What to Know Before Buying a House
Written by Dominic Black
Buying a home could help you escape annual rent increases, give you more living space, and let you build equity in an appreciating asset. But concerns about your ability to qualify for a mortgage loan may cause you to give up on the idea before your first open house tour. Fortunately, knowing just five things about the homebuying process could give you the confidence to break up with your landlord.
1. Checking your credit before applying for a mortgage could lower the overall cost of homeownership.
Your credit health is a key factor in mortgage loan approval. High credit scores give you access to programs with lower interest rates and more favorable repayment terms. While you don’t need perfect credit to secure a mortgage loan, having a credit score of 620 or higher is preferable.
Whether you’re concerned about a few negative marks on your credit report or you’ve never missed a payment, request a copy of your credit reports from AnnualCreditReport.com and review them for accuracy. Inaccurate information can lower your score just as much as accurate negative information. Follow each credit bureau’s dispute policy to have any errors removed from your report.
Paying down high credit balances and making payments on time can help further improve your credit score.
2. High credit card and loan balances could affect your eligibility for a mortgage.
Credit accounts with balances nearing their limit affect your credit score and your debt-to-income (DTI) ratio, a calculation mortgage lenders use to determine whether they believe your income can support a mortgage payment. Potential homebuyers don’t need to be debt-free to secure a loan approval, but carrying too much debt could contribute to a loan denial. Aim for a DTI of less than 36% to increase your eligibility for a variety of financing options.
Since your DTI compares your income to your debt obligations, adjusting at least one of these factors can help improve your ratio. Increase your income or pay off a portion of your debts before you apply for a mortgage to ensure the best possible outcome. Even if you’re unable to lower your DTI, you may still receive loan approval — but it might be for a lesser amount, require a larger down payment, and/or be assigned a higher interest rate.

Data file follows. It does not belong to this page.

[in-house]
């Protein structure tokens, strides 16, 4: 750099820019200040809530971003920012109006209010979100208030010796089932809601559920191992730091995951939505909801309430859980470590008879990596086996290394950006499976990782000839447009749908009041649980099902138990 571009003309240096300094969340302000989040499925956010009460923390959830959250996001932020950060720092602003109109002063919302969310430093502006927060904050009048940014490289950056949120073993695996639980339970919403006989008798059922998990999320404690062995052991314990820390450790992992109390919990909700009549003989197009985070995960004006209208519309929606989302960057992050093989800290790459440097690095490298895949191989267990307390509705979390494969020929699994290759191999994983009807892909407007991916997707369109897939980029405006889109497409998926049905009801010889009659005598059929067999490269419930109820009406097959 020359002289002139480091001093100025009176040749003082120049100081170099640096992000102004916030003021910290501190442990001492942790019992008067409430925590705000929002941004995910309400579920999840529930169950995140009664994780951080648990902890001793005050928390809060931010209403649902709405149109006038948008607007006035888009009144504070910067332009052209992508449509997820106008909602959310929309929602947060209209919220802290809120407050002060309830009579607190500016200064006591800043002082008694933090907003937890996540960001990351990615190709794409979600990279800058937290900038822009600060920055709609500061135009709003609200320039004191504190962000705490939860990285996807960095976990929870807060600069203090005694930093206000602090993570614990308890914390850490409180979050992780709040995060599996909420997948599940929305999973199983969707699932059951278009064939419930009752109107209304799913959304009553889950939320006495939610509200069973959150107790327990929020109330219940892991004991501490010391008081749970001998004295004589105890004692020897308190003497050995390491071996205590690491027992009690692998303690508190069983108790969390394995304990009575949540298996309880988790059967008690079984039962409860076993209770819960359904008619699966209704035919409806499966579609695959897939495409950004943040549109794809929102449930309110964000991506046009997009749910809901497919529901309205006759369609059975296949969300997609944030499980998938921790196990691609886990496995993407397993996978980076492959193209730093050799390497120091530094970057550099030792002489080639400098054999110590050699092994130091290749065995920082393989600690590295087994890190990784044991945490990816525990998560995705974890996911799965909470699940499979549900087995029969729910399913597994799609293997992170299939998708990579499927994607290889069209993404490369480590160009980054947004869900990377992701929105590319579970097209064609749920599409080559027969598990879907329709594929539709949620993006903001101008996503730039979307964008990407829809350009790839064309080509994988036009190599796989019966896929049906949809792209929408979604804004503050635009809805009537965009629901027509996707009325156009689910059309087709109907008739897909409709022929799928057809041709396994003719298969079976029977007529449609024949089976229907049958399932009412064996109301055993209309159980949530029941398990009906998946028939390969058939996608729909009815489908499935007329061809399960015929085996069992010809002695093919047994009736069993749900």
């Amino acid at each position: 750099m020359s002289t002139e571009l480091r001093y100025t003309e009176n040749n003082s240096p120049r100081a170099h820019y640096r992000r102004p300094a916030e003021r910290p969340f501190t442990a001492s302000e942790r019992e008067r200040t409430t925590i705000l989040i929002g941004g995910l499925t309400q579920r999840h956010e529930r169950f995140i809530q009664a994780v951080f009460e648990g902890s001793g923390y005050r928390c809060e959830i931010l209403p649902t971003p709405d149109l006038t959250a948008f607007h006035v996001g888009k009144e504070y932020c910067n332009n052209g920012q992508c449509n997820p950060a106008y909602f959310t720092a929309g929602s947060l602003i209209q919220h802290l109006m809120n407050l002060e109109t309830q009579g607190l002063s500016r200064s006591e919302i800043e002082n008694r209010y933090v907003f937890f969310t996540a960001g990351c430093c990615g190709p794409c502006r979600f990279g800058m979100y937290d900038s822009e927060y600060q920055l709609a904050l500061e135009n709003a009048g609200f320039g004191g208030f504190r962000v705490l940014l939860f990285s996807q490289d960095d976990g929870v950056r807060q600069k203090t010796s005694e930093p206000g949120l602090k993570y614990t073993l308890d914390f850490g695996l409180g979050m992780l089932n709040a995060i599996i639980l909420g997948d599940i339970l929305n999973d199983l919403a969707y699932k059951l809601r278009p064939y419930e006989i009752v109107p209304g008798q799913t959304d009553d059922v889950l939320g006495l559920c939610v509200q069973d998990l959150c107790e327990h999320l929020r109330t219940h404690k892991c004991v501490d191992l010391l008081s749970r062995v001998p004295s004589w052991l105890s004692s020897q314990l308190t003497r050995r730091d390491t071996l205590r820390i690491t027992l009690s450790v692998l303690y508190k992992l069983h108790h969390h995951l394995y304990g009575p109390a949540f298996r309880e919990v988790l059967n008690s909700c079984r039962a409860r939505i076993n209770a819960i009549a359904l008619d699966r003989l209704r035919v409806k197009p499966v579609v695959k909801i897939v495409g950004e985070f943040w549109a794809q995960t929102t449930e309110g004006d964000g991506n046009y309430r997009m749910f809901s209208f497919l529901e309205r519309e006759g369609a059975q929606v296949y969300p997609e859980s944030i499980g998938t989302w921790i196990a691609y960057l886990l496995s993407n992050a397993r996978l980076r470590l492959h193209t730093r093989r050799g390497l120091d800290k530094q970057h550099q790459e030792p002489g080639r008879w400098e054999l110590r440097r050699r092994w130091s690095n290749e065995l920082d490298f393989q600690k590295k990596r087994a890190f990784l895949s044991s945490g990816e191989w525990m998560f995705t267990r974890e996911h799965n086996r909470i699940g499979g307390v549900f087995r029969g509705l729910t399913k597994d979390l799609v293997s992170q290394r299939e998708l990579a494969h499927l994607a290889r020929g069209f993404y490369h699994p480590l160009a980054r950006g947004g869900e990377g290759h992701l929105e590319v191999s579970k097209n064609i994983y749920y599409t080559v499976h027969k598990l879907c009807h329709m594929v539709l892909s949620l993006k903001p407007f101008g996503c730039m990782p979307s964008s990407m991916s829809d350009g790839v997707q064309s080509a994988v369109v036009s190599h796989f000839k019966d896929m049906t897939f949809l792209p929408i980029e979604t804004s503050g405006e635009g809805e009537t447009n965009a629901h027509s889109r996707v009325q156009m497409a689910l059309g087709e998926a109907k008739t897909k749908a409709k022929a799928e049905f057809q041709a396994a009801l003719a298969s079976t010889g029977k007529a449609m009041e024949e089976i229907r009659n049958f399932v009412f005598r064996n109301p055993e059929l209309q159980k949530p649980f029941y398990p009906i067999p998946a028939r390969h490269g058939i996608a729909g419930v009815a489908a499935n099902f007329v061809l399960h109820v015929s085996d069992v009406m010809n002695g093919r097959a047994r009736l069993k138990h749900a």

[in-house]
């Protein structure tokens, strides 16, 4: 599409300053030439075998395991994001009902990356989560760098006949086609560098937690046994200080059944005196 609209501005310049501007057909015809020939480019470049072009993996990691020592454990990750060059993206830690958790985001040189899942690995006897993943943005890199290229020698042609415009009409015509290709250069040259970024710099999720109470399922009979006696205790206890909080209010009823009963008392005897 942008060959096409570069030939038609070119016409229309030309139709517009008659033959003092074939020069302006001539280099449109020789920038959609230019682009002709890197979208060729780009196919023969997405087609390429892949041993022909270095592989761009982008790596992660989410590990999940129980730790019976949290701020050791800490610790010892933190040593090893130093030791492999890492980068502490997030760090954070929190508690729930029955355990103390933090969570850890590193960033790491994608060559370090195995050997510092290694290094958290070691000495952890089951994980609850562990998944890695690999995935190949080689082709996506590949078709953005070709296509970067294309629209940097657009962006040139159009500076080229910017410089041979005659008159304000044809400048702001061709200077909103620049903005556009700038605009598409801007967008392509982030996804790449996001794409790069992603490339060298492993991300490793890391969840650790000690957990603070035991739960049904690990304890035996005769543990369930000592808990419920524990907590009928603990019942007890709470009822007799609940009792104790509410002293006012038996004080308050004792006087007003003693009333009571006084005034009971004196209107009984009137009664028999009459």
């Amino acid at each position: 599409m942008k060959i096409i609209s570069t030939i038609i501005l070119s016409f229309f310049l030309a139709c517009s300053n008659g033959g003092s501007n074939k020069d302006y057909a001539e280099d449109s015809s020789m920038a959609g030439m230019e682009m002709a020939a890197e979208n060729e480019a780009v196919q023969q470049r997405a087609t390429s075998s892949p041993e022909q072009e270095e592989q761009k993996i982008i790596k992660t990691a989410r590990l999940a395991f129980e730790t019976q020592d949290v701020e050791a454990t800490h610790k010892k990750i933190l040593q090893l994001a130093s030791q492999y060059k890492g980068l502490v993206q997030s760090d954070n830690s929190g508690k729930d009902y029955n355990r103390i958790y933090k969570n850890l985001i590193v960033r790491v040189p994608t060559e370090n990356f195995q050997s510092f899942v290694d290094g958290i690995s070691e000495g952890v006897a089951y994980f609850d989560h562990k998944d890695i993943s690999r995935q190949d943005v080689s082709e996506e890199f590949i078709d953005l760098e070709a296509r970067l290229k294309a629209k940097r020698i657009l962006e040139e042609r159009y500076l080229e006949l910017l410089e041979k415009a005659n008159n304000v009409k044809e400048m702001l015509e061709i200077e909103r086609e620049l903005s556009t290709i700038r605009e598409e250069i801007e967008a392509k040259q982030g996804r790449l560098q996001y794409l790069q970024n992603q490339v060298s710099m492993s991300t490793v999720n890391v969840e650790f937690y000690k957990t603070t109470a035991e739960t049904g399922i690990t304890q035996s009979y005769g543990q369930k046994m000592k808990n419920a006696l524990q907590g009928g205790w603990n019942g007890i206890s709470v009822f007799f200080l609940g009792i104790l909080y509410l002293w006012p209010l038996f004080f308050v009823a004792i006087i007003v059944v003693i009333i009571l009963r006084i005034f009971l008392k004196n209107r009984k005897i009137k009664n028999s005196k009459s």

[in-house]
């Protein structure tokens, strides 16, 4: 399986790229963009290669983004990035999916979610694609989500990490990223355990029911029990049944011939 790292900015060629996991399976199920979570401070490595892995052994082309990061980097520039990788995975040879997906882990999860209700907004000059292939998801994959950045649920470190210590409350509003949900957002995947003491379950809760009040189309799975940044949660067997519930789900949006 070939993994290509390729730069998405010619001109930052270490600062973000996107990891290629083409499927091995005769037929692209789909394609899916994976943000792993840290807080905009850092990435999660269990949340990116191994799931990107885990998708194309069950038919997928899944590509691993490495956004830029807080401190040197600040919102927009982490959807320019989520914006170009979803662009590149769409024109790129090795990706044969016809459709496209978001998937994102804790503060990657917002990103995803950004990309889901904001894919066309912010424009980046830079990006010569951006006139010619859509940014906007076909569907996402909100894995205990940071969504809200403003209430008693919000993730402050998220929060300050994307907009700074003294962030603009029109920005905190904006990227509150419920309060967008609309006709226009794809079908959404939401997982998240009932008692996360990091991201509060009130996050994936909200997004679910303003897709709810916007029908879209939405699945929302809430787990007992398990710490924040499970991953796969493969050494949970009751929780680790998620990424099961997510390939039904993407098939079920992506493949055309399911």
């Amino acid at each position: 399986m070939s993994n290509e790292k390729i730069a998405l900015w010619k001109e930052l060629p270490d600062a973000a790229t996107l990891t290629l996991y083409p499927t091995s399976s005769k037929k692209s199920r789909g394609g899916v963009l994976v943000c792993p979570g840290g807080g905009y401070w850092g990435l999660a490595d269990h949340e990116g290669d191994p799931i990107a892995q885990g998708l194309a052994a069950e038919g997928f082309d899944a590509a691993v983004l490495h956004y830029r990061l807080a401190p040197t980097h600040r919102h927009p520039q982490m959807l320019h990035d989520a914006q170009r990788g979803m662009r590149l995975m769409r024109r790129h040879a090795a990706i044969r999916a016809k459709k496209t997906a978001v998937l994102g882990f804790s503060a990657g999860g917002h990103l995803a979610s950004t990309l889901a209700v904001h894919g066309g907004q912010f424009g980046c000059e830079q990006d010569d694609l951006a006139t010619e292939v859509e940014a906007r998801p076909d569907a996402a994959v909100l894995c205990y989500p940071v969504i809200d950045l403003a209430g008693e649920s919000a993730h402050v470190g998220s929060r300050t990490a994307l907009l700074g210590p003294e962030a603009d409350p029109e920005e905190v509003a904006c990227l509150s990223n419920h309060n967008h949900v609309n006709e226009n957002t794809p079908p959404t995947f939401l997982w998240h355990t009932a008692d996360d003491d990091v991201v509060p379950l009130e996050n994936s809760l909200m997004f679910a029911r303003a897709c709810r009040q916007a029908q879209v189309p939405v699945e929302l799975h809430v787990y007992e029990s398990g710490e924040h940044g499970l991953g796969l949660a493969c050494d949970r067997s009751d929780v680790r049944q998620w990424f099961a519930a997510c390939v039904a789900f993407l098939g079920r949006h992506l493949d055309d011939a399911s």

3. Job and income stability is crucial, but not in the way you might think.
Credit scores help lenders assess your history of repaying past debt obligations as agreed. A review of your income and work history informs them of your present ability to repay the loan amount they may approve. You don’t need to forgo a higher-paying career or decline a new employment offer that comes with a pay increase to lock in a mortgage approval. However, you will need to explain an inconsistent income or frequent job changes if they’ve occurred within the past 24–36 months. Lenders are looking for assurance that you’ll continue to have the funds available to make mortgage payments should they approve your loan application.
4. Lender qualifications can vary widely.
Mortgage lenders review many of the same factors before approving a loan. However, different lenders may view each factor differently. Underwriting requirements, which borrowers must meet before a loan is disbursed, may allow one lender to weigh credit scores more heavily than DTIs, or vice versa.
5. Homeownership expenses extend beyond the monthly payment.
It’s easy to focus on loan qualification and forget that the costs of homeownership extend far beyond the monthly mortgage payment. In addition to a principal and interest payment, homeowners must budget for annual property taxes and annual homeowners insurance. These expenses can be added to the monthly mortgage payment and held in an escrow account so the lender can pay the appropriate entity by the annual due date. Depending on the neighborhood, there may also be homeowner association fees, which are typically paid separately from a mortgage.
Homeowners should also set aside at least 1% of the home’s purchase price in a designated savings account for repairs and routine maintenance. Adding this amount to the account each year could prevent a surprise expense from negatively affecting your finances in the future.
Gain the peace of mind that comes with being financially prepared to say no to another leasing agreement. Check on your readiness by obtaining a home loan pre-qualification. Speak with an LSB mortgage lender who can confirm how much loan you qualify for before you make a purchase offer on your dream home. Contact us at (800) 588-7551 today!